Jul 04, 2014 Sasha rated it it was amazing  ·  review of another edition
Here's the thing about short stories: as soon as I become invested in one, it ends. So annoying! This led me to shun short story collections for many years. Recently I got over my prejudice and hopped back on the wagon, and have enjoyed many great works. Unfortunately, after reading Nothing Gold Can Stay, the frustration has returned ten-fold - because Ron Rash's writing is just THAT amazing. I will continue to devour his novels and stories like a starving animal until I've reached the end of th ...more
David Ward
Nothing Gold Can Stay by Ron Rash (Harper Collins Publishers 2013) (Fiction) is a very well done collection of short stories by my absolute favorite contemporary Southern voice. Nobody, and I mean nobody, can tell a story like Ron Rash. The author once again centers this collection of stories in the mountains of western North Carolina. The gems of this volume include "The Dowry" (intransigence after the Civil War), "The Magic Bus" (the 1960's counterculture comes to the Blue Ridge), "A Sort of M ...more
Jun 01, 2014 Erika rated it it was amazing  ·  review of another edition
These incredibly beautiful stories have the nourishing power of a great meal. So many of Rash's characters are filled with pain and regret that's expressed with such keenness and subtlety all I could was read in astonishment. There's a description of a teenager drowning that is nothing short of brilliant and in another story, a man watches a pond being drained and by the end of that simple task, the tension is almost unbearable.
This is a wonderful collection.
Dec 22, 2013 Autumn rated it really liked it  ·  review of another edition
Ron Rash is the master of the modern South. He so effortlessly captures the despair, isolation, fear, and grit of the people who live in this region. Even though the stories are easy to breeze through, take the time to reflect on what he said--the tales are rich in historical, biblical and cultural themes that reveal his character's natures.
For a most excellent review of this book and the stories and links to reviews and interviews, see Will Byrnes review - His review is superb and I am with him on just about everything.

I do, however, have a different favorite story. His is Night Hawks; mine is Twenty-Six Days. So let me just say a bit about my favorite. It concerns the parents of a young soldier with only 26 days left in her Afghanistan tour. When she's done, she's done - her tour is over
Dec 05, 2015 Cat rated it really liked it  ·  review of another edition
I discovered this book because of the Malaprop's Bookstore "blind date" system: they wrap books in brown paper and write a description on the outside in Sharpie. You pick a description you like and buy the book. It was all very exciting (yes, this is the kind of thing I find "very exciting"; I'm a bookworm who is easily amused), and the description I received was this: "lovely, haunting, lyrical, honest, grounded, elegant, suggestive, powerful, brilliant" (only in all-caps, which I am loath to r ...more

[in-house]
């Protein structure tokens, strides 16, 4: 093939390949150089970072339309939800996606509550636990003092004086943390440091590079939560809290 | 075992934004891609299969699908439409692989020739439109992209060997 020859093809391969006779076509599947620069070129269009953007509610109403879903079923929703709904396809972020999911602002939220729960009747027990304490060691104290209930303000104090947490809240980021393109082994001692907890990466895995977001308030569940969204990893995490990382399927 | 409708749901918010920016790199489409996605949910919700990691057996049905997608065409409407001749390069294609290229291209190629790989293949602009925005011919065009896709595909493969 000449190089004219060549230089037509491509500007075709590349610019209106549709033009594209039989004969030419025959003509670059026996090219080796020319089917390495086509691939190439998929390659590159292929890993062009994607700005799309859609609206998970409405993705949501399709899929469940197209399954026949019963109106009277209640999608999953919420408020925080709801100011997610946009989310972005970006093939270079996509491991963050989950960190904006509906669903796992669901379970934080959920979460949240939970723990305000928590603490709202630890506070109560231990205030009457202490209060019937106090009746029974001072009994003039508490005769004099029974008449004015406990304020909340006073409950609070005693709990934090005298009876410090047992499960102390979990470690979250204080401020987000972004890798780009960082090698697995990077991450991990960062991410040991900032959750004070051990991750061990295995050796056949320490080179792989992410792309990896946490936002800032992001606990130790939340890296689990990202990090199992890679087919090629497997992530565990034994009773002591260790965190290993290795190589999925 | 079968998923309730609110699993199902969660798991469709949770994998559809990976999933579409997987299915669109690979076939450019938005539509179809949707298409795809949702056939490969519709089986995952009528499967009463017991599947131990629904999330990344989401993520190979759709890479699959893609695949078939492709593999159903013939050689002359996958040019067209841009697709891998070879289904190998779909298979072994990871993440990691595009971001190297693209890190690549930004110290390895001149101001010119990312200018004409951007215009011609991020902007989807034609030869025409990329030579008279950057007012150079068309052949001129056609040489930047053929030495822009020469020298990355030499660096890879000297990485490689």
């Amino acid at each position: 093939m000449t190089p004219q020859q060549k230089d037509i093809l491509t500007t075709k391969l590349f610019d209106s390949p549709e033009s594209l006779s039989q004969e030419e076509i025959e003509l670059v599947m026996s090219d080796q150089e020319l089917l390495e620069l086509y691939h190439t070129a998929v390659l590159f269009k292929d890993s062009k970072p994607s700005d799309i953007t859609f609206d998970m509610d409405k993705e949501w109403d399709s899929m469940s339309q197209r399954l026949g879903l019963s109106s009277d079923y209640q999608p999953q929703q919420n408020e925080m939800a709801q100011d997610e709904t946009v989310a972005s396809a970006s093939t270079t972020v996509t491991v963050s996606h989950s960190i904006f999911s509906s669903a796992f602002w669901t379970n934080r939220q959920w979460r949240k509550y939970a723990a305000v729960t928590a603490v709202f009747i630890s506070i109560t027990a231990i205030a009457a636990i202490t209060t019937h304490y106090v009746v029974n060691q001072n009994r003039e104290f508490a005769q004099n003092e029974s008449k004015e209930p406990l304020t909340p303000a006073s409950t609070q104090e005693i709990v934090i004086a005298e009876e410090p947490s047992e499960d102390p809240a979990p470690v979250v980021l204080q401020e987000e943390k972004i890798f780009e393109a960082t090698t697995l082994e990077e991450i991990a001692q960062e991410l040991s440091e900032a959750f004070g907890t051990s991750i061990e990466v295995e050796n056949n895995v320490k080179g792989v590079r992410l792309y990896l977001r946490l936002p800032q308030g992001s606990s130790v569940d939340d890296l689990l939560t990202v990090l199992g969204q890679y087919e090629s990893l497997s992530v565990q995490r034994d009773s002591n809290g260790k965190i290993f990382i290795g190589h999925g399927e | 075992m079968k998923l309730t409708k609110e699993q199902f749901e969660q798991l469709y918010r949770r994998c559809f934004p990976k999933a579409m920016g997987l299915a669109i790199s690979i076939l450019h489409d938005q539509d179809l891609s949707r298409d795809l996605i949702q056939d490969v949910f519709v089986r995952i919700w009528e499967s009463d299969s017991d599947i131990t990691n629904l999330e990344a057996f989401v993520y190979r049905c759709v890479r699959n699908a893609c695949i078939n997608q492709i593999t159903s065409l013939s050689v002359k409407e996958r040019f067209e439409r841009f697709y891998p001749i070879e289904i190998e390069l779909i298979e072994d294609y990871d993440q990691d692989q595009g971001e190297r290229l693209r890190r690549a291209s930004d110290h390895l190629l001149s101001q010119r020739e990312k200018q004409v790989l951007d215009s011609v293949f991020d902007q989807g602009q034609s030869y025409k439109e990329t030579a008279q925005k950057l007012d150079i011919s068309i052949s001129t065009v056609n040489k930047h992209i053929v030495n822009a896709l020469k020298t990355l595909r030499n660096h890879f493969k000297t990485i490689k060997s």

Jan 13, 2016 Nick rated it liked it  ·  review of another edition
When, as with "Nothing Gold Can Stay", I have a lukewarm reaction to something everyone else seems to love, I think it only courteous to see what other people have to say before opining. And so I did with this collection of short stories by Ron Rash, my only experience with his writing. I see the quality of the writing in dialogue and narration, and I am ordinarily a champion of writing that explores an underrepresented region from whatever part of the globe it comes. But Rash's Appalachia too o ...more
May 27, 2013 Rick rated it it was amazing  ·  review of another edition
I love short stories for the power they have to say so much in so few words. And Rash is a master of the short story. I know this because of the impact the stories in this book had on me. Some were so depressing or unsettling that I just had to set the book aside for several days before I was comfortable enough to reenter it. All captured the feel of his native Western North Carolina, in the words he chooses, in the way he puts them together, in the things he describes and the feeling that he ev ...more
Make that 4 1/2 stars. How did I make it this far in my life before discovering Ron Rash? Now I want to read all of his books.

This collection of short stories centers around the people of Appalachia, though the time periods vary.

The very first story, "The Trusty", is one I'm sure will stick with me for a long, long time. Set in Depression-era North Carolina, it follows the effort of a prisoner to escape his chain gang by enlisting the help of the innocent young farm wife who supplies water to
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Ending in THE TRUSTY 2 18 Apr 07, 2014 04:22AM  
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Ron Rash is the author of the 2009 PEN/Faulkner Finalist and New York Times bestselling novel, Serena, in addition to three other prizewinning novels, One Foot in Eden, Saints at the River, and The World Made Straight; three collections of poems; and four collections of stories, among them Burning Bright, which won the 2010 Frank O'Connor International Short Story Award, and Chemistry and Other St ...more
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“Water has its own archaeology, not a layering but a leveling, and thus is truer to our sense of the past, because what is memory but near and far events spread and smoothed beneath the present's surface.” 5 likes
“Jody had watched other classmates, including many in college prep, enter such a life with an impatient fatalism. They got pregnant or arrested or simply dropped out. Some boys, more defiant, filled the junkyards with crushed metal. Crosses garlanded with flowers and keepsakes marked roadsides where they'd died. You could see it coming in the smirking yearbook photos they'd left behind.” 4 likes